To Ha'rass. v.a. [harasser, French, from harasse, a heavy buckler, according to Du Cauge.] To weary; to fatigue; to tire with labour and uneasiness.
These troops came to the army but the day before, harassed with a long and wearisome march. Bacon's War with Spain.
Our walls are thinly mann'd, our best men slain;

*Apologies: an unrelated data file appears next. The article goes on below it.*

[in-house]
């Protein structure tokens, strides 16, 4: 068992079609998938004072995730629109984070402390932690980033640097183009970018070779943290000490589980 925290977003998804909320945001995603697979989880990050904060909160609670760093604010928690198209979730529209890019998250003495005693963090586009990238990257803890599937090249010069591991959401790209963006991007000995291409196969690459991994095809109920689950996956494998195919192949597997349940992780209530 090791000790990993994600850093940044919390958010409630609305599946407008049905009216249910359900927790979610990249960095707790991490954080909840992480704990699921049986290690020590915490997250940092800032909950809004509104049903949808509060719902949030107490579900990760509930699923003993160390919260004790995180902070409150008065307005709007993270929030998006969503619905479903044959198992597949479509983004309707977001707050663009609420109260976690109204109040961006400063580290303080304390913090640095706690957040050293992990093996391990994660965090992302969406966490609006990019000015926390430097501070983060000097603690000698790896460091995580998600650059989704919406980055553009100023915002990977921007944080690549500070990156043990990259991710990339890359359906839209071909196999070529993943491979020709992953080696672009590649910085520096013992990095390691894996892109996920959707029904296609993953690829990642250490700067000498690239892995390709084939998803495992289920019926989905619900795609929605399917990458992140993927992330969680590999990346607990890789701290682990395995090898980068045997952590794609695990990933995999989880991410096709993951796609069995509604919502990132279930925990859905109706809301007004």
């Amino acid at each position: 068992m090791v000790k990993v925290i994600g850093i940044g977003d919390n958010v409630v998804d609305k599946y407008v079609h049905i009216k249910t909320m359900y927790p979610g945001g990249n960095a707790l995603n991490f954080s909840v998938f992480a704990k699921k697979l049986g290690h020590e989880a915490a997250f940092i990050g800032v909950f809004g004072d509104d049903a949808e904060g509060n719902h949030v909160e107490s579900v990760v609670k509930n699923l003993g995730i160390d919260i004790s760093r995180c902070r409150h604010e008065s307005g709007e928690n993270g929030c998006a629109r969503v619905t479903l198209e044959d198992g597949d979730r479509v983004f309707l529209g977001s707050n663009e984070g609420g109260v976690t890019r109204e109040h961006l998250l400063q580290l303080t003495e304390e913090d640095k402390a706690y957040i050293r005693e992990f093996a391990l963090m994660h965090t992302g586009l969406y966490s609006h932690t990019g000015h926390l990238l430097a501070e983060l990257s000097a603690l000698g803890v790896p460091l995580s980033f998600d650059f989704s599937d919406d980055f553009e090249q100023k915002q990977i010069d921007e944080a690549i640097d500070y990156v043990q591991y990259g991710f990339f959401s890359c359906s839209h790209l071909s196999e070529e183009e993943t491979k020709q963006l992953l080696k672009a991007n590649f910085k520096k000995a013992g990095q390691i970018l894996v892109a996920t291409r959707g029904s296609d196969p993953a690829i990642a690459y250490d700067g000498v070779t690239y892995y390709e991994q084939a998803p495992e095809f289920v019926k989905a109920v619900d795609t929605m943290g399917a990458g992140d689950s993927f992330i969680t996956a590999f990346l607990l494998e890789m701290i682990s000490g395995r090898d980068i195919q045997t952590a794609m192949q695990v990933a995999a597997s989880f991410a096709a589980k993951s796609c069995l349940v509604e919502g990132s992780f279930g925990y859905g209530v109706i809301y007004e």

The rest, an heartless number, spent with watching,
And harass'd out with duty. Dryden's Spanish Fryar.
Nature oppress'd, and harass'd out with care,
Sinks down to rest. Addison's Cato.